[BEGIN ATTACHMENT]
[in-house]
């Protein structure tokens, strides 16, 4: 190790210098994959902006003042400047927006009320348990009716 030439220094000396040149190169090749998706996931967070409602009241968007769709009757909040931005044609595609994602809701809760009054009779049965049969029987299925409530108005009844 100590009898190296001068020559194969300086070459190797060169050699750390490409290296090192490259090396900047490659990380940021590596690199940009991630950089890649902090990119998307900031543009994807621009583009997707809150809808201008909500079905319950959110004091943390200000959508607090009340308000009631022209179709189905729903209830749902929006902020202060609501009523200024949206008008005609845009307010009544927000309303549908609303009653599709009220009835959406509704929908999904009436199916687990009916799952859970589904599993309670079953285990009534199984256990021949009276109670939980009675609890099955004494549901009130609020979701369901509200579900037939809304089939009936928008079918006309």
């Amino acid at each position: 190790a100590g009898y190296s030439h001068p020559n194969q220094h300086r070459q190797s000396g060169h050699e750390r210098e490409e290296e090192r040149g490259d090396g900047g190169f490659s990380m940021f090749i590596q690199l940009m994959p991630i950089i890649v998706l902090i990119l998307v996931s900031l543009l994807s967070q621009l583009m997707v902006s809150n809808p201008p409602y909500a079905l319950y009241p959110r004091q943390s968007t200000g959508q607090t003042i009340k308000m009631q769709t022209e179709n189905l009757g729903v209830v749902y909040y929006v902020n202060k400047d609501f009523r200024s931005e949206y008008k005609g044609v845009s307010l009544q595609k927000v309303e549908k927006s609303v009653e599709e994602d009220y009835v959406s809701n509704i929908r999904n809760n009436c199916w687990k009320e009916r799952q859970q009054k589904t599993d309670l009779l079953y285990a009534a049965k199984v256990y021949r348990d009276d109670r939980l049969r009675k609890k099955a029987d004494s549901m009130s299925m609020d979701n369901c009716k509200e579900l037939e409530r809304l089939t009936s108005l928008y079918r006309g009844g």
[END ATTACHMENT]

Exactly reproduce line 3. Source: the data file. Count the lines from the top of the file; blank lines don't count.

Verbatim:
């Amino acid at each position: 190790a100590g009898y190296s030439h001068p020559n194969q220094h300086r070459q190797s000396g060169h050699e750390r210098e490409e290296e090192r040149g490259d090396g900047g190169f490659s990380m940021f090749i590596q690199l940009m994959p991630i950089i890649v998706l902090i990119l998307v996931s900031l543009l994807s967070q621009l583009m997707v902006s809150n809808p201008p409602y909500a079905l319950y009241p959110r004091q943390s968007t200000g959508q607090t003042i009340k308000m009631q769709t022209e179709n189905l009757g729903v209830v749902y909040y929006v902020n202060k400047d609501f009523r200024s931005e949206y008008k005609g044609v845009s307010l009544q595609k927000v309303e549908k927006s609303v009653e599709e994602d009220y009835v959406s809701n509704i929908r999904n809760n009436c199916w687990k009320e009916r799952q859970q009054k589904t599993d309670l009779l079953y285990a009534a049965k199984v256990y021949r348990d009276d109670r939980l049969r009675k609890k099955a029987d004494s549901m009130s299925m609020d979701n369901c009716k509200e579900l037939e409530r809304l089939t009936s108005l928008y079918r006309g009844g």